Learning to speak in the mother tongue is very important for a child's overall development. Being fluent in the mother tongue, which is also known as the native language, benefits the child in many ways. It connects him to his culture, ensures better cognitive development, and aids in the learning of other languages. Read on to know more about this.
A child's first comprehension of the world around him, the learning of concepts and skills, starts with the language that is first taught to him. Mother language has such an important role in framing our thinking and emotions.
More at: multilingualparenting.com
Mother language has a very powerful impact in the formation of the individual. Our first language, the beautiful sounds which one hears and gets familiar with before being born while in the womb, has such an important role in shaping our thoughts and emotions. A child's psychological and personality development will depend upon what has been conveyed through the mother tongue...
More at: www.fountainmagazine.com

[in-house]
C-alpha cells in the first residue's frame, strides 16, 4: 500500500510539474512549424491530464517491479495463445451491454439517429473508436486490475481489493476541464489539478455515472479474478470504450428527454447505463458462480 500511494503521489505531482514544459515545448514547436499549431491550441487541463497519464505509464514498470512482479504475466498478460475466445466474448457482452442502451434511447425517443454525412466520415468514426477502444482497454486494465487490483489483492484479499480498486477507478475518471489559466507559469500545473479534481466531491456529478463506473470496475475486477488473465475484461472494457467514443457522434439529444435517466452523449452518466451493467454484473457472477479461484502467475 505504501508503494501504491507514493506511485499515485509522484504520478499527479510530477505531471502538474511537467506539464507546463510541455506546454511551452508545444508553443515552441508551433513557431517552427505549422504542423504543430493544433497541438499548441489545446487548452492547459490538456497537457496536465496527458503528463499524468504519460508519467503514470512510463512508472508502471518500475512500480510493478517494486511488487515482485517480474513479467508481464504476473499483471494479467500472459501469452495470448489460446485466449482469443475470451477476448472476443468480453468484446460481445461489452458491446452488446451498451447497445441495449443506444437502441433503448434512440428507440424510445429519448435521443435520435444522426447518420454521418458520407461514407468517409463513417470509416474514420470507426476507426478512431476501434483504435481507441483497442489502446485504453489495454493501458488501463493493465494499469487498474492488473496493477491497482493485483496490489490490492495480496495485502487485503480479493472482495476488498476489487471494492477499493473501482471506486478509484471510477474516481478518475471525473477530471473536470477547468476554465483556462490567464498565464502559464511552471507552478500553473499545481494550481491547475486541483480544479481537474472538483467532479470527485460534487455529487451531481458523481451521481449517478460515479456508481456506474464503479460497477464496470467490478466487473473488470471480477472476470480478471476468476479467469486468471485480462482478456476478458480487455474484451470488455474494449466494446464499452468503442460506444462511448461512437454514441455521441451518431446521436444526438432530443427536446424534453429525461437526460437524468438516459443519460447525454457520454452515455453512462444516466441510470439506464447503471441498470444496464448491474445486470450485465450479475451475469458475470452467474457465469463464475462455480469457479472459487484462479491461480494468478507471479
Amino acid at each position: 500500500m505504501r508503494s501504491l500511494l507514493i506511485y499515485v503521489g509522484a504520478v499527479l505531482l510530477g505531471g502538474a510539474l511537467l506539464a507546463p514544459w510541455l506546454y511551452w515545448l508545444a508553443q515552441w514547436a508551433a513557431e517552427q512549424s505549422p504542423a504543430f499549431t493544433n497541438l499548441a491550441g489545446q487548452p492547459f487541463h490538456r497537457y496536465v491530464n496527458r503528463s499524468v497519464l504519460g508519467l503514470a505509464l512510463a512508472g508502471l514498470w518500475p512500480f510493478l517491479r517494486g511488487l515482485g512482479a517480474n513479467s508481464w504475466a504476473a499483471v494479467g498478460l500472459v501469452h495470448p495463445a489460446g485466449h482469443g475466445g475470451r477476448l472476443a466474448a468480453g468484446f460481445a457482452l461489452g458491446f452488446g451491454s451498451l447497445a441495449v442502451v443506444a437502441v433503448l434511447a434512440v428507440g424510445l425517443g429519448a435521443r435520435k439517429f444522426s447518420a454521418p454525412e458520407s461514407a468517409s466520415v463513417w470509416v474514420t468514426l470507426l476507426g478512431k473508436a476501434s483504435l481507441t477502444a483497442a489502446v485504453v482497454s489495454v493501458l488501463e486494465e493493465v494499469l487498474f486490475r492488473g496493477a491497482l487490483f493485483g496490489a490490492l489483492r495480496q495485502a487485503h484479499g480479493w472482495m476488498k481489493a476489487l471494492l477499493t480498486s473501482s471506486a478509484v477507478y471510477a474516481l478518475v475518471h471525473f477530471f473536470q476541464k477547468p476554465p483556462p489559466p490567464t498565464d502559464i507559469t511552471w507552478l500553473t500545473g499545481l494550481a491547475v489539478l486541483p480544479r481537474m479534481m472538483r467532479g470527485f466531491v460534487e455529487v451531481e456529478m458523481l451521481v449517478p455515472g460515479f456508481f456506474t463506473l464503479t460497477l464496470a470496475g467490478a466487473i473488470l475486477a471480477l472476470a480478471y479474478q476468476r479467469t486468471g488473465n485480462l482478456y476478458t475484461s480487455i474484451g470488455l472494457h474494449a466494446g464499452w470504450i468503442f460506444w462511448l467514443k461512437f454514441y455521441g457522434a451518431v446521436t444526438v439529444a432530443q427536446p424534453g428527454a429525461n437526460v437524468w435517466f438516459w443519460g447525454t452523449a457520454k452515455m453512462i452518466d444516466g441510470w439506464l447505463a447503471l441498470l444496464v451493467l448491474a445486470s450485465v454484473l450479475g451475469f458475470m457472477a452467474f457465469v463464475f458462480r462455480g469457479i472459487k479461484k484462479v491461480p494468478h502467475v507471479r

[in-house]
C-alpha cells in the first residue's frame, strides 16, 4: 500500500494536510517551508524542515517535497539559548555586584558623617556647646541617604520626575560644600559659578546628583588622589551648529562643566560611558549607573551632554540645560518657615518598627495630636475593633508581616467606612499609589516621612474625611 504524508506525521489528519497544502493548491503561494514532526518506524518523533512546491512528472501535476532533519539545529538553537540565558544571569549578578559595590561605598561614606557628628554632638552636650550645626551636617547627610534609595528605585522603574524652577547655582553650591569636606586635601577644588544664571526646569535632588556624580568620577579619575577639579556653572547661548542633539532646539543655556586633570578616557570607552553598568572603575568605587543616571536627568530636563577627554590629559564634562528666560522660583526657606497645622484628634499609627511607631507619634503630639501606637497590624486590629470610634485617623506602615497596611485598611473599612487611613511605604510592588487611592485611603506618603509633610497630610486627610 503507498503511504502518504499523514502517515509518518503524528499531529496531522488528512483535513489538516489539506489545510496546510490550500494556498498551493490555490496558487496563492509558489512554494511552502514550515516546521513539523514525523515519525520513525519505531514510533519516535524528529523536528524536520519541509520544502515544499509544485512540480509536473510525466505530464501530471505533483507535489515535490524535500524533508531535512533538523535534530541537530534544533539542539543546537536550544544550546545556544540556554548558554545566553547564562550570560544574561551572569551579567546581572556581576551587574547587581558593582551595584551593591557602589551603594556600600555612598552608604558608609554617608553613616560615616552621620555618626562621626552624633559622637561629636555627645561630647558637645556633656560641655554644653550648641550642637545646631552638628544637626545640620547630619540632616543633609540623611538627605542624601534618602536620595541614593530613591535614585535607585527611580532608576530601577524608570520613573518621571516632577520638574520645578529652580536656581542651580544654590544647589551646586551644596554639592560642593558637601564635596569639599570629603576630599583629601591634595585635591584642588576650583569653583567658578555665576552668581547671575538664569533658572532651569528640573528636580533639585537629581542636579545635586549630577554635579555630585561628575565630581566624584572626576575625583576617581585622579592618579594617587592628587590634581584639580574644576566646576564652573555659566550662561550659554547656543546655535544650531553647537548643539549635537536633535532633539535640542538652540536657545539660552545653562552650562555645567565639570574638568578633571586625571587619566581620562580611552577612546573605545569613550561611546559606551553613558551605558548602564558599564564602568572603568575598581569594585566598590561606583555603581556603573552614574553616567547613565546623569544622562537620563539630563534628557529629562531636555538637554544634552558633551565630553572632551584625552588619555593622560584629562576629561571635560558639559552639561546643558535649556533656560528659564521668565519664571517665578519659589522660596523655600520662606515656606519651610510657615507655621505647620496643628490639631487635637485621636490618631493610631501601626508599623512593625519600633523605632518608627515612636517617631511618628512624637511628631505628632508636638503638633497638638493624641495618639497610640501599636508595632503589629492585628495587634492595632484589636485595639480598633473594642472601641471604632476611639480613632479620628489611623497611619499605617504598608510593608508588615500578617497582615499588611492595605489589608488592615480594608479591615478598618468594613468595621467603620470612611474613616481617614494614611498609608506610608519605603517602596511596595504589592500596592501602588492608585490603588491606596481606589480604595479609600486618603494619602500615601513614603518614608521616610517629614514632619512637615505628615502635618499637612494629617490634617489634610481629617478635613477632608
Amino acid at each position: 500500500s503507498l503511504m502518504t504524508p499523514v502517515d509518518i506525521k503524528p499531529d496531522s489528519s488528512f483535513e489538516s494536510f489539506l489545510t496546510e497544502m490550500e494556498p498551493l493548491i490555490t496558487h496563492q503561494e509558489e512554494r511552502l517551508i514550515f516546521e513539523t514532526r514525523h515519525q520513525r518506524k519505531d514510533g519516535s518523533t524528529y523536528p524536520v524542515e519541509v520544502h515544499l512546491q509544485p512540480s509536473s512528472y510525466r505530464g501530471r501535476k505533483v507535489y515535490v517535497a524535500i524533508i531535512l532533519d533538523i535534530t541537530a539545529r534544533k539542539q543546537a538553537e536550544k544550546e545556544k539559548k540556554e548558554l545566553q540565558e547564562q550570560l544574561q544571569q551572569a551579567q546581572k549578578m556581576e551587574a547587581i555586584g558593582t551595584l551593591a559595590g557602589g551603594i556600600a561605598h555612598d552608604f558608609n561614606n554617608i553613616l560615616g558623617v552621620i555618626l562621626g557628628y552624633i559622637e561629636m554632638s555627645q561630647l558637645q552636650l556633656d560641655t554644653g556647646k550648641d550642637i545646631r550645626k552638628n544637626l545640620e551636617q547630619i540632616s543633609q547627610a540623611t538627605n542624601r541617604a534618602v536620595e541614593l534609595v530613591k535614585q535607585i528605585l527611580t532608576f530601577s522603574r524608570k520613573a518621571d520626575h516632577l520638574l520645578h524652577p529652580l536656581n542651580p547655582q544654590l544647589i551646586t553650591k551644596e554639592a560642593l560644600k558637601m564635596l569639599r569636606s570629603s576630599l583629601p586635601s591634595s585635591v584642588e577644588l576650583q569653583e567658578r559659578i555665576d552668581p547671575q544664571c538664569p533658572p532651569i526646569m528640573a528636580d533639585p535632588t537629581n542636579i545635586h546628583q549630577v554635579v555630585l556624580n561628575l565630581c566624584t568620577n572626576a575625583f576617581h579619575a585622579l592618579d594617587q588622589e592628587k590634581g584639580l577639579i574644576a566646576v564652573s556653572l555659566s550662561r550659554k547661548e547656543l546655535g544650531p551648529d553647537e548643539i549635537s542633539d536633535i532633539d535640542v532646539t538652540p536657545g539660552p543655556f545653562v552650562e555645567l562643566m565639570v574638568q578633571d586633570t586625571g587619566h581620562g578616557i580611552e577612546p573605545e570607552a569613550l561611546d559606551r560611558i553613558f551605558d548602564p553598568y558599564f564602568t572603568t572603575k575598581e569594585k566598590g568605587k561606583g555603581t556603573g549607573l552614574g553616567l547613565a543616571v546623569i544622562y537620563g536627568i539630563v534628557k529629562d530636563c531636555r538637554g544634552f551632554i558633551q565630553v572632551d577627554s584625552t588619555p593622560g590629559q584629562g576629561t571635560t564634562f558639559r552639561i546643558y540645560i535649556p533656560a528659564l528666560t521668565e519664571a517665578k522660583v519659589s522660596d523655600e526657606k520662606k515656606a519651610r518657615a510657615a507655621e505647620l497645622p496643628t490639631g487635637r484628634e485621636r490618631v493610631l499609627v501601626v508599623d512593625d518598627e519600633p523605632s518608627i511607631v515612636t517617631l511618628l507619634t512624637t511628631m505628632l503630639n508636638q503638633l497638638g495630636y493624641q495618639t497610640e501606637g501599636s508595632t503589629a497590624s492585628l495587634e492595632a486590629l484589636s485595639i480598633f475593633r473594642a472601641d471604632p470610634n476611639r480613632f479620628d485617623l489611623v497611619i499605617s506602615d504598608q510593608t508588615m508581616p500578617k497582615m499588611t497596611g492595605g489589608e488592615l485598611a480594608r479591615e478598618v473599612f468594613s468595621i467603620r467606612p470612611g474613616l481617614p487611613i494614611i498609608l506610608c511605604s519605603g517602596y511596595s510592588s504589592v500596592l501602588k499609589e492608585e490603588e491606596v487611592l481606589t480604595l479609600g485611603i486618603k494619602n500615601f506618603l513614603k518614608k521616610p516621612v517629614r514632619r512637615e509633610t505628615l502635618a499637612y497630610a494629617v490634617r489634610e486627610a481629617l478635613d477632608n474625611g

It doesn't matter whether you still speak it fluently or can't remember a single word of it, the first language you learnt as a child has already irreversibly changed your brain. Canadian researchers have discovered that being exposed to a language early in life influences how a person's brain deals with another language many years later...
More at: www.dailymail.co.uk
Globally, there are 50-75 million 'marginalized' children who are not enrolled in school. Children whose primary language is not the language of instruction in school are more likely to drop out of school or fail in early grades. Research has shown that children's first language is the optimal language for literacy and learning throughout primary school (UNESCO, 2008a)...
More at: www.globalpartnership.org